08 SES 03 JS, Gender, bodies and risks
Joint Paper Session NW 04 and NW 08
In an increasingly complex world marked by transnationalism and globalisation, the role of health and physical cultures in everyday life is undergoing change, as people with different orientations to movement and bodies, especially its dominant Western forms, negotiate their relationships to it. Body appearances and performances such as whiteness (Flintoff & Dowling, 2019), slenderness (Walseth, & Tidslevold, 2019), and physical ability (Hay & Macdonald, 2010) are often valued within health and physical cultures in Western societies.
Two of the greatest challenges facing some countries in the UK/Europe are enabling its increasingly ethnically diverse youth populations to lead healthy and active lives, and the promotion of social cohesion in its citizens’ lifestyles amidst contestations about cultural diversity (Dobbernack & Modood, 2012). Minority ethnic youth are often identified as a ‘risk’ group in ‘deficit’ (and Western) approaches to bodies. Chinese youth in particular fall into such ‘risk’ categories, andare often silenced, or positioned as committed to STEM subjects, but uninterested in physical activity (Archer &Francis, 2005). Yet, they are often absent from research or policy initiatives.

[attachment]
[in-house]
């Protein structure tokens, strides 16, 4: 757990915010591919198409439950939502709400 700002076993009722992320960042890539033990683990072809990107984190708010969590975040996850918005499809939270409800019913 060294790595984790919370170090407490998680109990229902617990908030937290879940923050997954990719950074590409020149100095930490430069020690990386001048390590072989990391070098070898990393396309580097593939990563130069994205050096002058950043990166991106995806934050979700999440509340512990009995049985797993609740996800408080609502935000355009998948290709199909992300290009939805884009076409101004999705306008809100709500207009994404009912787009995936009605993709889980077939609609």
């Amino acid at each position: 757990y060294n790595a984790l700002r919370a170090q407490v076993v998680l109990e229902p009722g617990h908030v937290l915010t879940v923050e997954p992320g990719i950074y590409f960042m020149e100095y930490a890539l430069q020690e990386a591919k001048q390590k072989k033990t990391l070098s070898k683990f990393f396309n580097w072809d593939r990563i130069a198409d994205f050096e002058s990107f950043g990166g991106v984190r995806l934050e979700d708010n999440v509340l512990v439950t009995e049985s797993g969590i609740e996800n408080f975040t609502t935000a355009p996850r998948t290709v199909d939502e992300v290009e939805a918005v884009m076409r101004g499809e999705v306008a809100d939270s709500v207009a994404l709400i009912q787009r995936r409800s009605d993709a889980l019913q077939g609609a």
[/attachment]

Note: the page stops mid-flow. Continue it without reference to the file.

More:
In response to these multifaceted political, social and cultural challenges, my research has built on the limited work that examined minority ethnic youth’s health and physical cultures. This include, for example, South Asians (Stride, 2014), Black and minority ethnic groups (Flintoff,2012), and Muslim girls (Dagkas & Benn, 2006) in England. My recent research has revealed how primary pedagogical work through family influences Chinese students’ subjectivities in health and physical activity experiences (Pang, Macdonald, & Hay, 2013) and how secondary pedagogy work such as schools (Pang & Soong, 2016) and social media (Pang & Hill, 2018) through gendered and racialized discourses complicate, obfuscate, and enrich Chinese youth’s understandings and representations of their bodies.